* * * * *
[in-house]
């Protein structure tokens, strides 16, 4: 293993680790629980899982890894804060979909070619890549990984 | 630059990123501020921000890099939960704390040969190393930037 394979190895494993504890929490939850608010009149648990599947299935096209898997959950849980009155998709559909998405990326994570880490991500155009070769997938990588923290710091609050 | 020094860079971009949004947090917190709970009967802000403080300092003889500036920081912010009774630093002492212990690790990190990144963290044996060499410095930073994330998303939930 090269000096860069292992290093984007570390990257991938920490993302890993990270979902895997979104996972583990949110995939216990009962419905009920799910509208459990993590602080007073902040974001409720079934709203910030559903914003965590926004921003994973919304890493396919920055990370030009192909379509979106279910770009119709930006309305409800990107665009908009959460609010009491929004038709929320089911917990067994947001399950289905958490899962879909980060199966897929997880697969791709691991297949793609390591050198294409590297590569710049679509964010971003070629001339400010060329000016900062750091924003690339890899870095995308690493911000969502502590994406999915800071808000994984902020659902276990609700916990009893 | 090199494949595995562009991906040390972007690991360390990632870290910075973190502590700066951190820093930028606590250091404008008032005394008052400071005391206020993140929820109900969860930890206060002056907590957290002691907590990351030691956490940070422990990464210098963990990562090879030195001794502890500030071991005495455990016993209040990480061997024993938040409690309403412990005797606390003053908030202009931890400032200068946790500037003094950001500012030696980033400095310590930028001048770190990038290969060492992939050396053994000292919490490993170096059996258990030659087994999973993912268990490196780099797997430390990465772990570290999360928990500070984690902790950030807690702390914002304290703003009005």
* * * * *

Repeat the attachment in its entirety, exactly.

[in-house]
């Protein structure tokens, strides 16, 4: 293993680790629980899982890894804060979909070619890549990984 | 630059990123501020921000890099939960704390040969190393930037 394979190895494993504890929490939850608010009149648990599947299935096209898997959950849980009155998709559909998405990326994570880490991500155009070769997938990588923290710091609050 | 020094860079971009949004947090917190709970009967802000403080300092003889500036920081912010009774630093002492212990690790990190990144963290044996060499410095930073994330998303939930 090269000096860069292992290093984007570390990257991938920490993302890993990270979902895997979104996972583990949110995939216990009962419905009920799910509208459990993590602080007073902040974001409720079934709203910030559903914003965590926004921003994973919304890493396919920055990370030009192909379509979106279910770009119709930006309305409800990107665009908009959460609010009491929004038709929320089911917990067994947001399950289905958490899962879909980060199966897929997880697969791709691991297949793609390591050198294409590297590569710049679509964010971003070629001339400010060329000016900062750091924003690339890899870095995308690493911000969502502590994406999915800071808000994984902020659902276990609700916990009893 | 090199494949595995562009991906040390972007690991360390990632870290910075973190502590700066951190820093930028606590250091404008008032005394008052400071005391206020993140929820109900969860930890206060002056907590957290002691907590990351030691956490940070422990990464210098963990990562090879030195001794502890500030071991005495455990016993209040990480061997024993938040409690309403412990005797606390003053908030202009931890400032200068946790500037003094950001500012030696980033400095310590930028001048770190990038290969060492992939050396053994000292919490490993170096059996258990030659087994999973993912268990490196780099797997430390990465772990570290999360928990500070984690902790950030807690702390914002304290703003009005």